Except that in the morning when he tells his brother of his ordeal, we learn that the old couple that rescued him from the brink had been dead twenty-five years. And the youth, as you’ve probably guessed, was none other than his dead nephew. In both these Shetland tales, a spiritual presence seems to attach itself to lonely travellers. The stories remind me of Ernest Shackleton’s documented experience on the last leg of his Antarctic expedition, where he became convinced of an extra member in his party. The phenomenon known as Third Man syndrome refers to an unseen presence often observed during traumatic situations. Sometimes this figure is there for support, as we saw with Cluness’ story, a guardian angel of sorts. But what we might want to also consider is the importance of landscape and its impact on the mind of a traveller. Like Shackleton’s Antarctic, Shetland is renowned for its bleakness and isolation. On the same latitude of Alaska and Greenland, it is a windswept wilderness that, in the past, without roads and regular ferry crossings would have felt like the edge of the earth. Perhaps in such places strange things are either more plausible, or more likely to occur.
Cluness offers a rationalisation in his story and refers to these strange experiences as “feynesses”. When things exist outside the natural order of things, they must belong instead to the dominion of the fairies or fays. He uses the analogy of the radio, saying that, “the air in this room at this moment is full of the sound of music… but we don’t hear it unless we happen to turn the knobs yonder.” The implication is that strange things exist all around us all the time but for various reasons we are not “tuned” in to experience them. Modernity and increasingly busy lives are attributed for this lack of spiritual perception, which according to Cluness’ story is why the older generation is more superstitious and more likely to experience a feyness.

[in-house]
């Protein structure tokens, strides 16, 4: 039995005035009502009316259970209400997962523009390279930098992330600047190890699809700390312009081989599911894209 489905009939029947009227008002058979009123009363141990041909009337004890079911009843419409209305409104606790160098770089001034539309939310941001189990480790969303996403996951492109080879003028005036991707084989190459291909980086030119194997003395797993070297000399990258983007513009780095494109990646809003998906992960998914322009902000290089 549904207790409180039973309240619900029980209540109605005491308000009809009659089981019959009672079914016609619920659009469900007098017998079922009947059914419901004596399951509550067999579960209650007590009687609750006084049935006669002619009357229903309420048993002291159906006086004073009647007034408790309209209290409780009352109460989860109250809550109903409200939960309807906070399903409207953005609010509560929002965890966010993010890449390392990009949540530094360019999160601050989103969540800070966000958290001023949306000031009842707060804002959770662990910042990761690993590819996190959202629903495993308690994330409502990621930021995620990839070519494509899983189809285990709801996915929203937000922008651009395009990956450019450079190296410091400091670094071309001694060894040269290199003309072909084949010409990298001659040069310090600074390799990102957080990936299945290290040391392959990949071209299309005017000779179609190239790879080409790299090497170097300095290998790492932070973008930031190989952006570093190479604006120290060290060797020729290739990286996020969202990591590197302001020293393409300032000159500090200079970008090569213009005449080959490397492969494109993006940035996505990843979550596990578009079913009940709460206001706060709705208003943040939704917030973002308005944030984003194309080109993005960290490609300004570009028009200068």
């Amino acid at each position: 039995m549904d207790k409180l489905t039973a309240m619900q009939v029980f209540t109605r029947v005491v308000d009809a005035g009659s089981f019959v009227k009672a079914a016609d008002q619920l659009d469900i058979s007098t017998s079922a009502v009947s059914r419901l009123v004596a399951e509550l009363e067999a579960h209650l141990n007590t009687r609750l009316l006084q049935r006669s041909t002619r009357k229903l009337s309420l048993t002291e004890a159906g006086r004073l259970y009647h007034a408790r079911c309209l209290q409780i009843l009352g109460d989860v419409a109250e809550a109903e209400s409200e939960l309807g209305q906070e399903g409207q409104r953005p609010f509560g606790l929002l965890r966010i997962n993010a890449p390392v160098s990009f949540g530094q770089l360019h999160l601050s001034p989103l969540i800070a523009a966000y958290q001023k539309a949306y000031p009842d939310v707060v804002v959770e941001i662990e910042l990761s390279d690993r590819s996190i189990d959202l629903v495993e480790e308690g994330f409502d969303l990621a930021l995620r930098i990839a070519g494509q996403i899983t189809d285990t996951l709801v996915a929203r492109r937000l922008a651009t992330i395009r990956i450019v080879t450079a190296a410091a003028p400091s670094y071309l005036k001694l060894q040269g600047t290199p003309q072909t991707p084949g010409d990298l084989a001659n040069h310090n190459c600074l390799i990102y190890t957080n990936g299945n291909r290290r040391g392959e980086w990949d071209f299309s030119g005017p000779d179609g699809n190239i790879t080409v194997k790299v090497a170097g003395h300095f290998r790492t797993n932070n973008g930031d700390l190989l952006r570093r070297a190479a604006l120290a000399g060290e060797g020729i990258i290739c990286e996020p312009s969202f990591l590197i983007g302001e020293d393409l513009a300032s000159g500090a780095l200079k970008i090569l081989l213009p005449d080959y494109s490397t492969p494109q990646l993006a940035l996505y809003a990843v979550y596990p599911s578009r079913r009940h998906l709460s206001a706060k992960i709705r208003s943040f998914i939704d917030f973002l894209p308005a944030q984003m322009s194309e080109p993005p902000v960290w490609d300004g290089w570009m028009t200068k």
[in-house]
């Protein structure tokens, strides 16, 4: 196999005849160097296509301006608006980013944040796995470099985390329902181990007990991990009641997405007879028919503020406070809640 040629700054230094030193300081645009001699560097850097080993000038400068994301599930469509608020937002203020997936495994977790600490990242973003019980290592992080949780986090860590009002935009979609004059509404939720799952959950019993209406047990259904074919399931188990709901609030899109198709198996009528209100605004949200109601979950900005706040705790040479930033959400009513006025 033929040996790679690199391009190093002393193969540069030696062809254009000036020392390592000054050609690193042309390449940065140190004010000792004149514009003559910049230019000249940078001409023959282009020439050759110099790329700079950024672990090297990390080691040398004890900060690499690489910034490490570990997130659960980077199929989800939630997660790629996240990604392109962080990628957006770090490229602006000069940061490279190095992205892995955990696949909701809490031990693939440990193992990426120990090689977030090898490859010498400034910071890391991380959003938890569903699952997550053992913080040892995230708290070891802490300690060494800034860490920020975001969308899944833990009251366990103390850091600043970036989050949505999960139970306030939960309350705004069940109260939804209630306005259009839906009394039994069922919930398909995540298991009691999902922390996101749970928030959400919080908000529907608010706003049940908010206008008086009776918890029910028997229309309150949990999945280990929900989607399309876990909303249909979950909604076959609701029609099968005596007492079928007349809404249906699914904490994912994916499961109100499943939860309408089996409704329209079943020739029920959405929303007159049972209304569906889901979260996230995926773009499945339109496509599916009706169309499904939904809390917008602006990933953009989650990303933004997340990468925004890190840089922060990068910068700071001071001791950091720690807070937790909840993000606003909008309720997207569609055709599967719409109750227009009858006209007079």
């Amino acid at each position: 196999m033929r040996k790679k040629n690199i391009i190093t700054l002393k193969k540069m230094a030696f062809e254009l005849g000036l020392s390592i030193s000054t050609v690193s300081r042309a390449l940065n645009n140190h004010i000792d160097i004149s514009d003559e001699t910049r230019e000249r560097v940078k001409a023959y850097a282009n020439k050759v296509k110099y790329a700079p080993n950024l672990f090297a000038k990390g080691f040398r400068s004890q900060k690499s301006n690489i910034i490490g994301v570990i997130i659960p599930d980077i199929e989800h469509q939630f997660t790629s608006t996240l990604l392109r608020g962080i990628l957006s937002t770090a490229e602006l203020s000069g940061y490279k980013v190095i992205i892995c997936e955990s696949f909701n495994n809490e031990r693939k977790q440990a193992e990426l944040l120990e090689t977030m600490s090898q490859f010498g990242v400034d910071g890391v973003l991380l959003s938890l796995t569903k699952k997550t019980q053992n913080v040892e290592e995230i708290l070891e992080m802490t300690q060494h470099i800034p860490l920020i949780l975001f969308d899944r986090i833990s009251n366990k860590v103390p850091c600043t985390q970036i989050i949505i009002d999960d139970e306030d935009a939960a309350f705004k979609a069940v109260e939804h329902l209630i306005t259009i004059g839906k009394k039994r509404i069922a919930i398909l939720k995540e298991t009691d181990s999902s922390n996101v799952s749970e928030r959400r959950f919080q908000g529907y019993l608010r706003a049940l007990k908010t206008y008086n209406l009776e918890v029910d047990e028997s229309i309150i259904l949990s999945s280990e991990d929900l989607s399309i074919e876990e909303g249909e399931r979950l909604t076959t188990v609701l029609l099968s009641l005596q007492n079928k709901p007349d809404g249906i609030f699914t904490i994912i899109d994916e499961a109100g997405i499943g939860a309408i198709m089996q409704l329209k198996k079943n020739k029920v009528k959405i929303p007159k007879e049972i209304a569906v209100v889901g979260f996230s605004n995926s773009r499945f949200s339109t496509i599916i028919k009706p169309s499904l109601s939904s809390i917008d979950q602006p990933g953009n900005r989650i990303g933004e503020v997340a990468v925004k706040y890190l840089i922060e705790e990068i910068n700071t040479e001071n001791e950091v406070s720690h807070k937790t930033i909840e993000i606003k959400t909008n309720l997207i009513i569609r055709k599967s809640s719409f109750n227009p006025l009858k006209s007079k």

Which could account for why the remote corners of our world are more likely to harbour the unexplained, whether they are real or the result of our overactive imaginations suddenly devoid of our usual day-to-day preoccupations. These landscapes provide space in our minds to connect with our environments and with ourselves. Away from the bustle and noise of civilisation who knows what we may find ourselves tuning into. From my experience, having spent the last five days housebound due to severe gales, with darkness descending around 3pm and the wind whipping at the window panes whilst I read old folktales by the fire, I wouldn’t be surprised if trows were lurking just outside, or ghostly horses galloping towards the sea.